We buy into things. What things? All things. Even the things we don’t buy but get for free.
For instance, let’s say you buy a shirt. How many times will you wash that shirt in the time you own it? How much water and soap and electricity will that cost? How much added labor will you expend to fold it and put it away?
Furthermore, we buy into the idea of that shirt. That that shirt will serve us. That it will keep us warm. That it will serve the need that we have. That without that particular shirt that need will be unfulfilled.
And, when it no longer served you, did you give it away? Did you take it out of the drawer? Did you drive it to a thrift store? Did you hand it to a friend? Tear it up into rags? How much time did that take?
Perhaps you put it in the garbage. Do you hire a garbage company or does the city handle that through your taxes?
The moment that shirt entered your life you bought into that shirt. You paid for it in a myriad of ways far beyond it’s actual value.
Ownership of anything is a commitment to that thing and it has a cost — a direct personal cost — beyond the cost of the thing.
The harder question to answer is this: Was it worth it?
Reflect on your deepest held beliefs and convictions .
Anything that you know for sure, deep down inside, should be able to withstand such questioning.
Challenge them. Open them up to debate. Invite their contention.
Because, it is the only way to maintain your continued certainty.
Because, such reflection will allow further introspection on the values you hold dear.
Because , these are the things we should meditating and dwelling on.
Because, it is the only way to make sure they are not wrong.
Because, it is the only way to discover if they are.
Because, it may be the only opportunity you have to change them if the above is so.
But, should they survive the melee — if they are, in fact, certainties worth your conviction…
Just as steel is hardened by tension and force, so too are the values and ideas we believe most true.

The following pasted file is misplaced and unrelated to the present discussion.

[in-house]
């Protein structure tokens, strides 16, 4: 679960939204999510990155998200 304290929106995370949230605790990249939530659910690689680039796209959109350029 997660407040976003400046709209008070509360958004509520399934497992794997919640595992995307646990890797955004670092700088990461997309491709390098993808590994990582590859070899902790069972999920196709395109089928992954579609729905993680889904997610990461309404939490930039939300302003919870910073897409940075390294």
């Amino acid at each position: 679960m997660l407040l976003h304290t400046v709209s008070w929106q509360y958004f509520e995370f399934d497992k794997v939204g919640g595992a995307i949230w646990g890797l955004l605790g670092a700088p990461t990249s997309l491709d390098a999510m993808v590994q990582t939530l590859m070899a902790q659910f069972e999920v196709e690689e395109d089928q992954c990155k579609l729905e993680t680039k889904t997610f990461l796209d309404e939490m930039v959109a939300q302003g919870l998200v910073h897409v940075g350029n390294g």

Why I’m A Sucker For A Good Travel Blog
Travel blogs are a not oft mentioned, yet not entirely secret, pleasure of mine. I love travel writing in general. But a good travel blog, especially of someone actually living in a new place long term, is really my thing. Not only do they feed my desires and intentions for my own future journey, they provide brief and unique perspectives from someone who is both within and outside. A person that may be inside of a place but is now and likely will forever remain slightly outside a culture.
The things that make a “good” travel blog are, of course, subjective. To me they are this:
- Good Photos.
- Great storytelling.
- Deep insight into the truth of a place.
In other words, I would like to be transported. I want, for just a few moments, to be where the writer is and see with their eyes and experience through these words and understand a place as they do.
Recently, I have been enjoying a few of these that I will mention here:
Spartan Wanderer — This is the blog of Seth who is spending a year in Daqing, China teaching English. It fits all of the criteria mentioned above. Compelling observations about life in China .
David Byrne’s Journal — As multimedia artist David Byrne has been on tour with St. Vincent in support of their collaboration, he has been writing wonderful insights on all of the cities they play. Everything from a visit to a creationist museum to the circuses of Ancient Rome.
Idle Words — Maciej Cegłowski, developer of Pinboard has a blog where he writes about travel and food and it is really good. I had no idea until Chris Gonzales alerted me to that fact today. Since, I have devoured several posts in what little free time I’ve had.
There are more but that should give you some idea of why I love this particular genre of writing. And, if you know of any you’d recommend please feel free to send them my way. I’m always open to sugestions in this area.